It feels like time to take a break from this project, which, in my mildly depressed state, in this disorienting time, I am starting to see as another proof that I’m right to feel depressed. Before I give this instructive tale of the doomed Friedman a little rest, I’ll ladle out that Zen koan of a story I promised yesterday.
It can be hard to forgive someone who did you wrong if they never apologize to you. I had learned to be much less angry at my father by the time he was dying, for example, but until he explicitly asked for my forgiveness for the first time, hours before he died (better late that never) the thought of forgiving him was remote. I know that Mark never forgave his father for whatever Al’s real or perceived offenses were, though nobody will ever know if Al ever asked his troubled youngest son for forgiveness. That might have been answered in one of the letters between them that wound up in one of dozens of contractor bags, but nobody will ever know.
The facts I know for certain are these:
Al Friedman was terrified of dying. I don’t blame him at all, death is terrifying to most of us. None of us know how we’ll react when we get close to the end. He’d been treated for depression caused by fear of death, spent some time in a rehab facility for it. A couple of years later, when Al was hospitalized toward the end of his long life, he signed a Do Not Resuscitate Order. This DNR meant that if he went into a coma, no heroic measures would be taken to bring him out of it.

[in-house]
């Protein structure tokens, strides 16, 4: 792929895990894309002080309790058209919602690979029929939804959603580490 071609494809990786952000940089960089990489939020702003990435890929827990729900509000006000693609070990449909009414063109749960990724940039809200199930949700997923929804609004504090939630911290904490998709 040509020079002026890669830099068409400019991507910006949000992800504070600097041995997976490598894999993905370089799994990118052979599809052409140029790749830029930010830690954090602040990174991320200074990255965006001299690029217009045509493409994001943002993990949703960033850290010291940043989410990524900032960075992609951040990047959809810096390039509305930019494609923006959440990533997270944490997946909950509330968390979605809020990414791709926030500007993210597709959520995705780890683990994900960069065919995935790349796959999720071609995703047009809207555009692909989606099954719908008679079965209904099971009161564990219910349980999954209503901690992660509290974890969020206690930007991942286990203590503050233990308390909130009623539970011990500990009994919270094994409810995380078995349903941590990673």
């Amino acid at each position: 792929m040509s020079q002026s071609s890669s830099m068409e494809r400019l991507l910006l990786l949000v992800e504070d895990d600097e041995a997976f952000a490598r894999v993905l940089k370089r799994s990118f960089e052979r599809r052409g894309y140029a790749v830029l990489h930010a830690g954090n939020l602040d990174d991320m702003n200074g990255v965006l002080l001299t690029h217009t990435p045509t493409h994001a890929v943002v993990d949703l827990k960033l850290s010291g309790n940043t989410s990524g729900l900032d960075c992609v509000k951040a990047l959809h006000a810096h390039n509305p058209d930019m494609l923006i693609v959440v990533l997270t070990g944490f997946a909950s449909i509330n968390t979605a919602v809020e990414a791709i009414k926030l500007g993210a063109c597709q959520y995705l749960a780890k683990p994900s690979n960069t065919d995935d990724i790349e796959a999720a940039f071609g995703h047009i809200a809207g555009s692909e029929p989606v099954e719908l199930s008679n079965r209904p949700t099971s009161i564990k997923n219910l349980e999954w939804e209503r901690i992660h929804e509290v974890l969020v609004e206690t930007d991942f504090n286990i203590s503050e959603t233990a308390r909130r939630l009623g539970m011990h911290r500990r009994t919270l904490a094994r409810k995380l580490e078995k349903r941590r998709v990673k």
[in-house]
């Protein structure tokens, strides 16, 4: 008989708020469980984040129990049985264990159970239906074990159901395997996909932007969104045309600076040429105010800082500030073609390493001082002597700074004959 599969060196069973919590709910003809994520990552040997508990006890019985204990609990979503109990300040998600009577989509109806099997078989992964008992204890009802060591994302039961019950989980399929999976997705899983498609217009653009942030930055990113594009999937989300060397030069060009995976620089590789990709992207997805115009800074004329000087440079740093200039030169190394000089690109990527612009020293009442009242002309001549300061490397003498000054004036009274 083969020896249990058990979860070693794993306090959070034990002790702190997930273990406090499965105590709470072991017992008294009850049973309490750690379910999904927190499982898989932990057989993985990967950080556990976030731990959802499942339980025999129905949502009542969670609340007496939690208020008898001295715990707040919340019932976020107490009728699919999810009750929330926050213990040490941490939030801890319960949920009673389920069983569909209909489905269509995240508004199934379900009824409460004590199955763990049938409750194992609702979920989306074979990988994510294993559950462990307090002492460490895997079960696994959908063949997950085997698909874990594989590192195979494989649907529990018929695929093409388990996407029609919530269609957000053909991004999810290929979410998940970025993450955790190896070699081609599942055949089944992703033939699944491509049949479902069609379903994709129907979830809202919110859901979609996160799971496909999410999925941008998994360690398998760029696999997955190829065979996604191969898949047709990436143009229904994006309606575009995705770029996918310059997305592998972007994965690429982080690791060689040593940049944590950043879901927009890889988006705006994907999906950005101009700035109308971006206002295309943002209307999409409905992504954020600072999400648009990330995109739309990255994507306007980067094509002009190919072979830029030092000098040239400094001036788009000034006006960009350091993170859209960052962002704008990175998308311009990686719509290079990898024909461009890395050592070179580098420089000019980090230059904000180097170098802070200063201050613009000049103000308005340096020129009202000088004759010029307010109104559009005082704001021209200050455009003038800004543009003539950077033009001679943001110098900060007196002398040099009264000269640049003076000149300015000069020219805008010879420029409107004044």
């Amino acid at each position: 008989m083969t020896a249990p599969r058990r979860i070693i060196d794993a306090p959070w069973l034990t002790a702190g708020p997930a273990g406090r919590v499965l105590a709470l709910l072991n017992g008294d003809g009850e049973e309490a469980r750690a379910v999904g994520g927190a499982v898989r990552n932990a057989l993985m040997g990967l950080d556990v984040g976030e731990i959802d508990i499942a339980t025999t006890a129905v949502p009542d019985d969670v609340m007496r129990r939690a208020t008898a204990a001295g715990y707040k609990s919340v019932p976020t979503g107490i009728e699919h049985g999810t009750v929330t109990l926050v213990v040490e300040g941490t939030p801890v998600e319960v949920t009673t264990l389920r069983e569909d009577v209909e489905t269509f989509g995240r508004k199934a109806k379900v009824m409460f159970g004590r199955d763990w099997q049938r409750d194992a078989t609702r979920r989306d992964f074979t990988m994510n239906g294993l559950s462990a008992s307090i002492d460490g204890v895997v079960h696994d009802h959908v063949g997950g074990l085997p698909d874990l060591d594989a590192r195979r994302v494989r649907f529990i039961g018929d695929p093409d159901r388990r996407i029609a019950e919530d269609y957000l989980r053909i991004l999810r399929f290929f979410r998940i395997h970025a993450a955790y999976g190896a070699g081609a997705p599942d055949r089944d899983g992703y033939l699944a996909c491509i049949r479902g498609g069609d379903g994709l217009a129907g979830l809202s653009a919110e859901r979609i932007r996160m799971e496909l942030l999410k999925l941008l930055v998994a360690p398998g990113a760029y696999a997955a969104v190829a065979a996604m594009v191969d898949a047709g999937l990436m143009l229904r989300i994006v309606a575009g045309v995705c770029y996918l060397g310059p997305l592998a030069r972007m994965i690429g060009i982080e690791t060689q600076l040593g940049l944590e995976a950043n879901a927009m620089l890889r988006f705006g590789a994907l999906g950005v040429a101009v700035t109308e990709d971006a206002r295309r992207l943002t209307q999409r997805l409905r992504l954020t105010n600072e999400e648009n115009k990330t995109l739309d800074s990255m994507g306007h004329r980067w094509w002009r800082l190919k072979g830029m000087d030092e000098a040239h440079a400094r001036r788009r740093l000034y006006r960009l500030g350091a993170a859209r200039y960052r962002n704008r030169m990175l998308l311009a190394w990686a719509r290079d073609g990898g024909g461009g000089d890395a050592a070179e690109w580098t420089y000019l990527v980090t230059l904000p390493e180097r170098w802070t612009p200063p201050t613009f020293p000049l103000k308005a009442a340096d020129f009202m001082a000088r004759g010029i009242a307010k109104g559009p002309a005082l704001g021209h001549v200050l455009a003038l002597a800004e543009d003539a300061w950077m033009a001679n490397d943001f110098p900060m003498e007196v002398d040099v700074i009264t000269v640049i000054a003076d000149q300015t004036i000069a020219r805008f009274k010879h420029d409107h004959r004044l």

Mark went to Florida when his father was hospitalized. He wound up staying in Florida for weeks, if memory serves. Most of his days were spent by his father’s bedside. He reported acting as a nurse to his father, including doing some disgustingly intimate cleaning. He told me this with some resentment, intimating he’d had to do worse things than clean his father’s butt. I didn’t understand, and I didn’t question him about this odd detail. I never asked about why an actual nurse or hospital aid was not doing this sort of thing.
Al went into a coma in the hospital and remained in a coma for several long days, perhaps weeks. When he emerged from the coma he was alarmed by the DNR he signed, called for his doctor and rescinded it. He indicated the next time he lapsed into a coma, and it seemed likely he was slipping away, he wanted to be brought out of it at once. Shortly thereafter he fell into another coma, which he again awoke from, this time only a couple of days later.